School Board Authorizes Funding for Auditorium Study

Tony DeFrancesco, chairman of the Londonderry School Community Auditorium Committee, said he came to Londonderry to teach and coach at the high school and when he got there, found the school did not have an auditorium. He added that he was the husband of the chairperson of the NEASC (New England Association of Schools and Colleges) accreditation committee, and in 1980 the accrediting agency determined the only defect at the school was the lack of an auditorium.

DeFrancesco told the School Board at its Thursday, Feb. 20 meeting, that subsequently he left public education to invest in the community. He now buys commercial land and builds commercial buildings.

He said this is not the right time to build an auditorium, but it is the right time for the next step.

“We as a committee are at an impasse, similar to the college graduate that can’t get a job because he has no experience, but has no experience because he can’t get a job,” he said. “We have several choices for a location but we don’t know if it’ll fit, we have an educational and specification subcommittee that has identified needs and don’t know if they can be afforded, and a maintenance subcommittee that can’t identify costs because they don’t know how big the building is.”

The next step, he told the board, is to hire an architect to identify cost items and locations so that the committee could return with specifics. “So that you can decide when the right time is,” he added.

DeFrancesco noted that in 2006 the committee presented a report on an auditorium to the school board.

“That report has guesstimates on size, location and costs. They had no idea if many of the items in that report were accurate or are affordable,” DeFrancesco said.

DeFrancesco requested $25,000 to have borings done and to work with an architect to come up with a location at a reasonable price with a properly sized building.

“The building the committee is considering is not like any buildings in the area,” he said. “It is one that will house two classes of students, so 800 to 900 rather than the entire school. A building that will fit in size and dimensions with the buildings on the campus and is one that will meet the standards of the music department.”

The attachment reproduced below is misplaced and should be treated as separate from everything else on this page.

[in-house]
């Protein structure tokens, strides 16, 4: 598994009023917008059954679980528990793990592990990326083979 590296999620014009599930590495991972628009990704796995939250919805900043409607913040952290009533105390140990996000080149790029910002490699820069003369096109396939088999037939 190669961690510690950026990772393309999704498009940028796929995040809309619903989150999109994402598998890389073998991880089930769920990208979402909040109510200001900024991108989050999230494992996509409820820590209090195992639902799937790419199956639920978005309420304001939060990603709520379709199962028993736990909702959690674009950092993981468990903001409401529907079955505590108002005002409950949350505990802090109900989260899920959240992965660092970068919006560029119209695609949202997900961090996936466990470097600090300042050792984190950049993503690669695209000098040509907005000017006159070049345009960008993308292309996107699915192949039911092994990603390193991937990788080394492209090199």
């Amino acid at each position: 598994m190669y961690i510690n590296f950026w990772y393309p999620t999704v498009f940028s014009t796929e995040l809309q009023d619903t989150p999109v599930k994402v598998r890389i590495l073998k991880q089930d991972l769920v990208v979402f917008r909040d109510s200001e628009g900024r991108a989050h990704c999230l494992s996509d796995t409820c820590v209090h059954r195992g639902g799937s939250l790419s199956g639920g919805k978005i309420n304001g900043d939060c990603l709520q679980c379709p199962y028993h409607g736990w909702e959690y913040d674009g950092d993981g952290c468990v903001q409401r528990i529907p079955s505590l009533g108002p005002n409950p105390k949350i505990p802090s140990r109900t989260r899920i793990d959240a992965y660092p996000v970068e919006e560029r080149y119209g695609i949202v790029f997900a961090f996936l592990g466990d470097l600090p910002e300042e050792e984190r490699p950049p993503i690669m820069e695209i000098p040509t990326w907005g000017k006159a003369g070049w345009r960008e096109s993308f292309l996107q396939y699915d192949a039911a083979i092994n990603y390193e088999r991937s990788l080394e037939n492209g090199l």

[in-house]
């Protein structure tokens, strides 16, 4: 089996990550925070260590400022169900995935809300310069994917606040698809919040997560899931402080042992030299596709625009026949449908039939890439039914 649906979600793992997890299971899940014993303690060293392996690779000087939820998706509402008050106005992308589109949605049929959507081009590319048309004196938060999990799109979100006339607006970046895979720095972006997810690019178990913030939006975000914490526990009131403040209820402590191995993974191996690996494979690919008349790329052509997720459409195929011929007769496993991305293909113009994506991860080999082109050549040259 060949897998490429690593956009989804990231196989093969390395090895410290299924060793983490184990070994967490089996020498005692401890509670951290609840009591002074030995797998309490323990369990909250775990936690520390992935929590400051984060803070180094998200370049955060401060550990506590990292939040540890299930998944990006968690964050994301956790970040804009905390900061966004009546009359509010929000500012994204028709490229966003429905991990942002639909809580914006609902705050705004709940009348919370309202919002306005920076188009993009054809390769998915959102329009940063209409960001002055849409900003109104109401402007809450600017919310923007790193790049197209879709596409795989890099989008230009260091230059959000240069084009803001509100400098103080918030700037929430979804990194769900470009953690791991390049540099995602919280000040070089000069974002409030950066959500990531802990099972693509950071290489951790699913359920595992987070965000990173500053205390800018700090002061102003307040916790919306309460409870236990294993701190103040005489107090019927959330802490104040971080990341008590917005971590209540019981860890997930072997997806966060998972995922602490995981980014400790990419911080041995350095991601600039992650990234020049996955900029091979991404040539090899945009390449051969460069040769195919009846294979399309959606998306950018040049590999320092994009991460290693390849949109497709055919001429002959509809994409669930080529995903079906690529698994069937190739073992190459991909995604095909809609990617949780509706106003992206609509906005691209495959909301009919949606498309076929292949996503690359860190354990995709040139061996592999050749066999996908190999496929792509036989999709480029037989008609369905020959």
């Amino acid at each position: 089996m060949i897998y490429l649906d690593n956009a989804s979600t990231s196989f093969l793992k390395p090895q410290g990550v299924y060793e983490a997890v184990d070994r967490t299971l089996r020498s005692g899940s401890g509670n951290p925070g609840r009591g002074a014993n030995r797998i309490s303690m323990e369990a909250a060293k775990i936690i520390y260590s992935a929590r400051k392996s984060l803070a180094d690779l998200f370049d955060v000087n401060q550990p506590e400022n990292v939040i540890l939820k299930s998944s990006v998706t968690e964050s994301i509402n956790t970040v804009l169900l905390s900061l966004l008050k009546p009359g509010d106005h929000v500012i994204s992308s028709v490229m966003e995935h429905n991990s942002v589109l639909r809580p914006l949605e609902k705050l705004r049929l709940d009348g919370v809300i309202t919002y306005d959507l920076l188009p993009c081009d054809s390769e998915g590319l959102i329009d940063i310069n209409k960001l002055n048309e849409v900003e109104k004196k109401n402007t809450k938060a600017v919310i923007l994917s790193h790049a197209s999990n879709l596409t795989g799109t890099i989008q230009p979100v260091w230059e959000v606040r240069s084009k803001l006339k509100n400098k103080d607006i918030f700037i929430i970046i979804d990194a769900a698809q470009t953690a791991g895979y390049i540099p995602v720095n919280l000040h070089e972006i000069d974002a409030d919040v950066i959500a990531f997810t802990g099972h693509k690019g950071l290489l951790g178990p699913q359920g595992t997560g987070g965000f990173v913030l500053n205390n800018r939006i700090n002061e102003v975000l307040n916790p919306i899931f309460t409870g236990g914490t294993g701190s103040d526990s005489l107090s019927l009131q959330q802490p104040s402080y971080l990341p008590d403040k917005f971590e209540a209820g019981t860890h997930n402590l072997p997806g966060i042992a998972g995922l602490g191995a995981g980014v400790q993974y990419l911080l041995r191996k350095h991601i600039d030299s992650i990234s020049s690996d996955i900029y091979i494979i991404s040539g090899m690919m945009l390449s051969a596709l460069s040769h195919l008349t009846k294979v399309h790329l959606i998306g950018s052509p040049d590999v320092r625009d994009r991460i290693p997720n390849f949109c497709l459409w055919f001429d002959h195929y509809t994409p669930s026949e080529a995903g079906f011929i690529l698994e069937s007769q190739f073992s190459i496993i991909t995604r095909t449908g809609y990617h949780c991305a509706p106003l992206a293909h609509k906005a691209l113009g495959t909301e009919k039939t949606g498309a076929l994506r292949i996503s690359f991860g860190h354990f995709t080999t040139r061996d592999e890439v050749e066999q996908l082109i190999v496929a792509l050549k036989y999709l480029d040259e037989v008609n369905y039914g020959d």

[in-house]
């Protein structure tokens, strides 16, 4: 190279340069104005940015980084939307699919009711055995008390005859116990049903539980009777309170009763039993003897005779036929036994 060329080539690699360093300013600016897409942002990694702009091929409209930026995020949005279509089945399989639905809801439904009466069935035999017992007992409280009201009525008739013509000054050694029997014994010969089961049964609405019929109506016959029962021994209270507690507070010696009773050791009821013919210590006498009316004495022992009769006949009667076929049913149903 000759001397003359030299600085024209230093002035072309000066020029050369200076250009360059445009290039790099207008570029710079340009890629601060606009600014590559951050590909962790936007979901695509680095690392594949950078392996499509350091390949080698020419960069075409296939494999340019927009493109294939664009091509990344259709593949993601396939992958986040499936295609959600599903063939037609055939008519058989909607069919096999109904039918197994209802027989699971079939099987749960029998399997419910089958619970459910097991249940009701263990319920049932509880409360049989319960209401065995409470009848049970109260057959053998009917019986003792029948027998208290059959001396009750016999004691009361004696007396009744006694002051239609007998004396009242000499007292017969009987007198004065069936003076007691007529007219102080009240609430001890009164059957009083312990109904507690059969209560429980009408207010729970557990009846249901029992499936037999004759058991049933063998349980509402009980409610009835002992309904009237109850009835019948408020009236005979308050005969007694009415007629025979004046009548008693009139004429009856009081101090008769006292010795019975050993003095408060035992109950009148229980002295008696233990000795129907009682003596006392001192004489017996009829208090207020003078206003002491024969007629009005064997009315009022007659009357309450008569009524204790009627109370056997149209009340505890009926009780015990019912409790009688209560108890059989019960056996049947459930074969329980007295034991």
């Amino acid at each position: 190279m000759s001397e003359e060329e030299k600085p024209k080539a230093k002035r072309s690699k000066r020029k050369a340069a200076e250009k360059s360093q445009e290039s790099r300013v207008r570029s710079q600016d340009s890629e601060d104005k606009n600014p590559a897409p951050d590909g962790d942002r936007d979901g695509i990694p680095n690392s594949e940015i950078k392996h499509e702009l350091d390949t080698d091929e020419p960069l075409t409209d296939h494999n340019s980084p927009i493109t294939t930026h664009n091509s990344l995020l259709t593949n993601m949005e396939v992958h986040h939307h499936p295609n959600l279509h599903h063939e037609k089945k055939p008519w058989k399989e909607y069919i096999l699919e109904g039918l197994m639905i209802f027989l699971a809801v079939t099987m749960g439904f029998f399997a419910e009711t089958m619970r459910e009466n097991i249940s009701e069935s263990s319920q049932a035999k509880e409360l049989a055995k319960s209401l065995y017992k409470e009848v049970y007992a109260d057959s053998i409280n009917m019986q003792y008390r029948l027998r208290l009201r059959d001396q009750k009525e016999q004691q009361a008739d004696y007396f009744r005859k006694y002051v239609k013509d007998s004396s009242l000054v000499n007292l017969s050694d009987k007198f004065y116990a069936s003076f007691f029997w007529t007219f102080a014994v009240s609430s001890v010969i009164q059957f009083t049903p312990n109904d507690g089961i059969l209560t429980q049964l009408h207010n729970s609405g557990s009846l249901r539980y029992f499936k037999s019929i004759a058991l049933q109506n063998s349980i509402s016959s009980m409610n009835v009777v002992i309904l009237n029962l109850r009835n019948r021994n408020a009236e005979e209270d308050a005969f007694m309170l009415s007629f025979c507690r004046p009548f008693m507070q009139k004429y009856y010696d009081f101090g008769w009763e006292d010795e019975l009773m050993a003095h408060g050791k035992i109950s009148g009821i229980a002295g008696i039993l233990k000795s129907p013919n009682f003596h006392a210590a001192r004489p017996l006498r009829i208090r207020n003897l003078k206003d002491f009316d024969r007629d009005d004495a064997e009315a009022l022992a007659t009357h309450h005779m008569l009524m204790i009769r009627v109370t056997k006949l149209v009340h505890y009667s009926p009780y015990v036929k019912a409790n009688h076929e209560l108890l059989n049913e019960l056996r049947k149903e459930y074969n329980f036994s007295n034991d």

Board member John Robinson asked if the building would be substantially different than the one proposed seven years ago.

DeFrancesco responded that the earlier proposal was a “guesstimate, a cartoon drawing.” He said it was “the Pinkerton building that had cut and paste done and the architect worked pro bono, and you get what you pay for.”

Board member John Laferriere asked about the sites and DeFrancesco said the best site was attached to the cafeteria.

Board member Leitha Reilly said she viewed the request as a “scoping exercise” and she would need more information on the structure of the proposal, who would be in charge of the project, and itemized invoices.

Superintendent of Schools Nathan Greenberg said that as a district project, he and School District Business Administrator Peter Curro would be overseeing all aspects of the project.

Laferriere asked who the project manager would be, and Curro said the model that has been used in building projects for the last 15 years saw Curro, Greenberg and Facilities Director Chuck Zappala working with the architect, committee and project manager.

Reilly repeated that a lot of money was being requested and she needed answers. DeFrancesco said the details she needed were in the report and he would meet with her to explain them.

Board Chairman Nancy Hendricks said the tone of the board was that it would authorize the money but members needed a close accounting. DeFrancesco said every penny would be answered for.

Board member Steve Young made a motion to make $30,000 available, with $25,000 to be used first. If the remaining $5,000 were needed, DeFrancesco would have to return to the board.

The measure passed unanimously.

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